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2 of 2 people found the following review helpful
4.0 out of 5 stars An essential read to understanding the genesis of his work., 16 Jan. 1999
By A Customer
This review is from: Selected Letters: 1940-56 (Paperback)
Much has been made about Kerouac's philosophy of spontaneous prose. The immediacy of it's impact. It's flawed honesty. The sheer weight of his all-too-real emotion as it flowed out of him and stained the page. Like Van Gogh, Kerouac was an artist who did not concern himself with "sentimental melancholy" but looked to express the true sorrow and joy of his life in his works. These letters are a vital piece of the Kerouac puzzle, fore they show us the genesis of the man's method and style. From his early emulation of novelist Thomas Wolfe, through his meeting of first Allan Ginsburg, who was really more of an intellectual influence than a literary one, and subequently, William Burroughs, and Neal Cassady. It was Cassady's influence that was paramount to Kerouac's creation of his style, and in his letters to Neal, we are shown first hand how Jack sought to withold nothing, to seek out the details of living. These letters are startling in their honesty and emotion. They reveal a man who sought not only a vision of and for himself, but for the rest of us living, dead, and unborn. Maybe he was uncomfortable in his own skin, maybe he couldn't cut the apron strings that bound and stunted him emotionally to his mother, but these letters prove the essentialness of the artist in this world. Those souls like Kerouac who sought to express the unknown, that the reasons for why we all go on living in this world where "all life is suffering," outweigh the reasons why we should just give up and not live at all. Jack may have suffered too much, smoked too much, and drank himself to an early, lonesome grave, but he left behind works of beauty and sadness that changed the landscape of modern literature, whose directionless direction sought the innocent, lost heart in many of us. Like Jack said, one must "live, travel, adventure, bless and don't be sorry."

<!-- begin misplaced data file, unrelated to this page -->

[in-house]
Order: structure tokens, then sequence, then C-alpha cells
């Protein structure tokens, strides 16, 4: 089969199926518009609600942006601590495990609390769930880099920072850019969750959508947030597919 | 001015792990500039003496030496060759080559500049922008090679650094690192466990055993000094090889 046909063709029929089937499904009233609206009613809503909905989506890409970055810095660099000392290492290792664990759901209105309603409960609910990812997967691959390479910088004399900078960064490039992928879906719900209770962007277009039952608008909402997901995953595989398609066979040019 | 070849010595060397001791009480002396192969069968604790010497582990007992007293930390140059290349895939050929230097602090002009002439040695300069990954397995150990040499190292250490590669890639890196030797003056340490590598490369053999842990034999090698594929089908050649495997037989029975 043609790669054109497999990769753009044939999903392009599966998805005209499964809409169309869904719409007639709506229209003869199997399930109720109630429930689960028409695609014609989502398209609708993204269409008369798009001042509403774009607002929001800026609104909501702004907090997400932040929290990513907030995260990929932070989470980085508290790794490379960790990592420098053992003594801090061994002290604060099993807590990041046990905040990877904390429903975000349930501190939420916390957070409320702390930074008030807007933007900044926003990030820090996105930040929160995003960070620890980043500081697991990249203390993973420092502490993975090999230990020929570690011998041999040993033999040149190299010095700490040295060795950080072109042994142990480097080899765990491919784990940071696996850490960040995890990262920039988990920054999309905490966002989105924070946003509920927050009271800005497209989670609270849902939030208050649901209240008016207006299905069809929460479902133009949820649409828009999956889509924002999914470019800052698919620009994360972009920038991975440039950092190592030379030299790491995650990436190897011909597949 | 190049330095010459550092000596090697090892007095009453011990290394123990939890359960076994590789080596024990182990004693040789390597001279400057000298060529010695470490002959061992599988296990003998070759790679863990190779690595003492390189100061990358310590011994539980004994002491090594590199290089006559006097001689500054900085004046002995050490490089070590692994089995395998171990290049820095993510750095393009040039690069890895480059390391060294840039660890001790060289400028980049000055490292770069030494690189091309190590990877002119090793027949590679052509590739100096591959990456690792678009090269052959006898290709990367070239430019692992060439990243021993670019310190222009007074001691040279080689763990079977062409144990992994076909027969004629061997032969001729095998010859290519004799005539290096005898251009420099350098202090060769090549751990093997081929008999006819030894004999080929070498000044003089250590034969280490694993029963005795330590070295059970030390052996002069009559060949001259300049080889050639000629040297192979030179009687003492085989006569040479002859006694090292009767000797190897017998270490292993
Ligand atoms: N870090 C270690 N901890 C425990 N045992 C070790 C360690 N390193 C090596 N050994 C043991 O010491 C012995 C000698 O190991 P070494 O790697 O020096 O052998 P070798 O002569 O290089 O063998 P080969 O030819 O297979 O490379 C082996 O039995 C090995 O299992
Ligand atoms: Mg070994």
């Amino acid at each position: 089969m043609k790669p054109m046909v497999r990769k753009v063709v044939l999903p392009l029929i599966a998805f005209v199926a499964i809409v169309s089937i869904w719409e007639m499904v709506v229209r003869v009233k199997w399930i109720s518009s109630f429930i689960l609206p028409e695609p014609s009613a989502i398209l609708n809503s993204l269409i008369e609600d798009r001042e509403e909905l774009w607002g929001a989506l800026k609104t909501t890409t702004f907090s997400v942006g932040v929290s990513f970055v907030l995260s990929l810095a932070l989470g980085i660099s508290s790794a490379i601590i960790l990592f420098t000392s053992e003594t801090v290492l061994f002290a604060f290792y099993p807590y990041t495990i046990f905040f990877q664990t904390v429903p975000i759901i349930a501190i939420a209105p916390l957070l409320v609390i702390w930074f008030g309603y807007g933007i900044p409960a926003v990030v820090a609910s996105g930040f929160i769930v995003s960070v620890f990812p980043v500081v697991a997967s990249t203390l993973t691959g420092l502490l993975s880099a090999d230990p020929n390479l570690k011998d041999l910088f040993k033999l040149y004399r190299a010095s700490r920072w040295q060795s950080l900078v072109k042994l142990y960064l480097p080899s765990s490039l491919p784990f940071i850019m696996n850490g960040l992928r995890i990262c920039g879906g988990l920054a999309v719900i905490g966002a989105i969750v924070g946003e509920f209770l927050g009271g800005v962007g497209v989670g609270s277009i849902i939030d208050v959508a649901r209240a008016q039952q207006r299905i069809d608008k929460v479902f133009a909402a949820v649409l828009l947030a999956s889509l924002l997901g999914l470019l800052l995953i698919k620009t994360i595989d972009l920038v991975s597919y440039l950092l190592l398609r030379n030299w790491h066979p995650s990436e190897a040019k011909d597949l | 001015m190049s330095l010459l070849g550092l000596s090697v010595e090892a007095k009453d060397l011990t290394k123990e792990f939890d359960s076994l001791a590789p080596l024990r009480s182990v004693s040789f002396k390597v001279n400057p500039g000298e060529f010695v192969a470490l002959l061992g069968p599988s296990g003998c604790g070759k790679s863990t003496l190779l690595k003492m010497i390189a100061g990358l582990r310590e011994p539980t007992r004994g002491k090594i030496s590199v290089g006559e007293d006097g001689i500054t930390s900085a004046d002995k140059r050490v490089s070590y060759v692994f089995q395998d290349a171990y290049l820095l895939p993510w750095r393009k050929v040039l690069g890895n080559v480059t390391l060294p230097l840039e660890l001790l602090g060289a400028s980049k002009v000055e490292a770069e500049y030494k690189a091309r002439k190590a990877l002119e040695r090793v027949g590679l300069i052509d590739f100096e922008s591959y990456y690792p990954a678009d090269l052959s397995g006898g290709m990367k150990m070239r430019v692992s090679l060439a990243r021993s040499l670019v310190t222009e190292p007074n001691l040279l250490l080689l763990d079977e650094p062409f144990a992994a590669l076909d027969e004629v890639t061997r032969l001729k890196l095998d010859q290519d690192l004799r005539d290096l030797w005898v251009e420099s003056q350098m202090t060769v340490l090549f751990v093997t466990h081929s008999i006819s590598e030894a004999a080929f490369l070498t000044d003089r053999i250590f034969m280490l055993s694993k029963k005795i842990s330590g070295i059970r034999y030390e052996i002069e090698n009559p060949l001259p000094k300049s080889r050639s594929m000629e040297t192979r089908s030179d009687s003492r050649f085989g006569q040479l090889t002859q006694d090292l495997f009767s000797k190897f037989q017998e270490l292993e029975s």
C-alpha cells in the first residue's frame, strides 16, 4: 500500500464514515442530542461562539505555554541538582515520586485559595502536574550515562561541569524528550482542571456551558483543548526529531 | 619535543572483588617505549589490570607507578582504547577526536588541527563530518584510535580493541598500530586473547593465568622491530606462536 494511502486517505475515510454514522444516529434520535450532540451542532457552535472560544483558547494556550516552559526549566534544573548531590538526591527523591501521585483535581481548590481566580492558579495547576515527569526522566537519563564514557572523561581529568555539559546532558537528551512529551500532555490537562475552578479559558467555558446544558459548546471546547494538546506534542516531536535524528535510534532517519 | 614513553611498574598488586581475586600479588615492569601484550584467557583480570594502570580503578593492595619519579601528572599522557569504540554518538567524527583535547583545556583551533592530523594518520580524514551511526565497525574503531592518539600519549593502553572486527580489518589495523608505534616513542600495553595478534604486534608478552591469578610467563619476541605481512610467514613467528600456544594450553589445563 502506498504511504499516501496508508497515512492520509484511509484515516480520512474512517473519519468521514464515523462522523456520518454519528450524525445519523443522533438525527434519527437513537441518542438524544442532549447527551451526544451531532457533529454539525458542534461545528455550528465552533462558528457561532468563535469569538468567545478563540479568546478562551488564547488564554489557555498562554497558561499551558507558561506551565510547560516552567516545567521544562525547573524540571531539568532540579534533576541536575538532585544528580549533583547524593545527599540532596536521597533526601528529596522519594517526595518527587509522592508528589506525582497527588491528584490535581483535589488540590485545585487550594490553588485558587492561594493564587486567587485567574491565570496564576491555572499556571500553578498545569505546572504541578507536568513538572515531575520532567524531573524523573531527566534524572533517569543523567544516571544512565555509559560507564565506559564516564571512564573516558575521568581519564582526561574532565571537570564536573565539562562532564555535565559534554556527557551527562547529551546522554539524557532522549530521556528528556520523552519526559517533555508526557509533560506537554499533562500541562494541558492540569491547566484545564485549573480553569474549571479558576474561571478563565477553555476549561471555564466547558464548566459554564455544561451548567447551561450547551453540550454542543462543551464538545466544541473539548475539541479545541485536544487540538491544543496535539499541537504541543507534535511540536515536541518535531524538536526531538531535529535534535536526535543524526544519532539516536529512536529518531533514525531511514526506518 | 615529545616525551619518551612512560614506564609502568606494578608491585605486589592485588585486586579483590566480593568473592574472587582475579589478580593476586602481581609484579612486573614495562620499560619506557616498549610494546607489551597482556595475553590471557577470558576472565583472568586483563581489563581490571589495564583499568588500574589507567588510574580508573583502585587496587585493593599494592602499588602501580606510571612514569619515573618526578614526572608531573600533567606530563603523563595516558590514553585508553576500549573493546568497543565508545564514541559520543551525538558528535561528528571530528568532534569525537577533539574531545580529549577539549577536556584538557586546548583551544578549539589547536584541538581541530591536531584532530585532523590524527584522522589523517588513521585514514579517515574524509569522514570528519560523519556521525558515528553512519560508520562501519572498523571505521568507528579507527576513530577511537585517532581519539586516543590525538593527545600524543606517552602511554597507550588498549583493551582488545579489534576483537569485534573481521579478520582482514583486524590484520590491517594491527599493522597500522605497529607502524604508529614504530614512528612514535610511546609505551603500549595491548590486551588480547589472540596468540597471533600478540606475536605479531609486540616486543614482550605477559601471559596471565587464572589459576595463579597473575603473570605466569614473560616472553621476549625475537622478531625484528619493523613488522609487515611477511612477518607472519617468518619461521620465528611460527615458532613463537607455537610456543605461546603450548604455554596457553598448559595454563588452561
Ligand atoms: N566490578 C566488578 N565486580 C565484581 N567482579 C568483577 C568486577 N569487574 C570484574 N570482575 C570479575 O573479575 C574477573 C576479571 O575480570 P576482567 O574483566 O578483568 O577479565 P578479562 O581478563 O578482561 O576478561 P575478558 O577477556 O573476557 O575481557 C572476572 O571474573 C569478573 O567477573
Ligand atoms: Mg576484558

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3 of 3 people found the following review helpful
5.0 out of 5 stars I dig this book, 21 April 1998
By A Customer
This review is from: Selected Letters: 1940-56 (Paperback)
If one wants to dig deep into kerouac then this is how. Everything begins to form from reading this. You find Jack inside yourself screaming to come out. You hear his voice and feel his every tear, smile, and high that he has felt. I recommend this to anyone who wants to take a risk in believing in someone with different views then we have today.
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1 of 1 people found the following review helpful
4.0 out of 5 stars Worth it for the "full confession of my life", 4 Mar. 2007
This review is from: Selected Letters: 1940-56 (Paperback)
Frankly, I found most of this boring. It seems Kerouac was a compulsive letter writer in all states of mind, and some of these read like the ramblings of a drunken bore. But there is a 170-odd page section, starting in 1950, when he writes to Neal Cassady "the time has come for me to write a full confession of my life to you." It is some of the best writing he ever did, the first birth of his "spontaneous prose" his apotheosis as a writer just a few months before he began "On the Road". It's like discovering his artistic DNA. And as for spontaneity, these letters reveal just how many versions and rewrites there really were of "On the Road."
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Selected Letters: 1940-56
Selected Letters: 1940-56 by Jack Kerouac (Paperback - 27 Jun. 1996)
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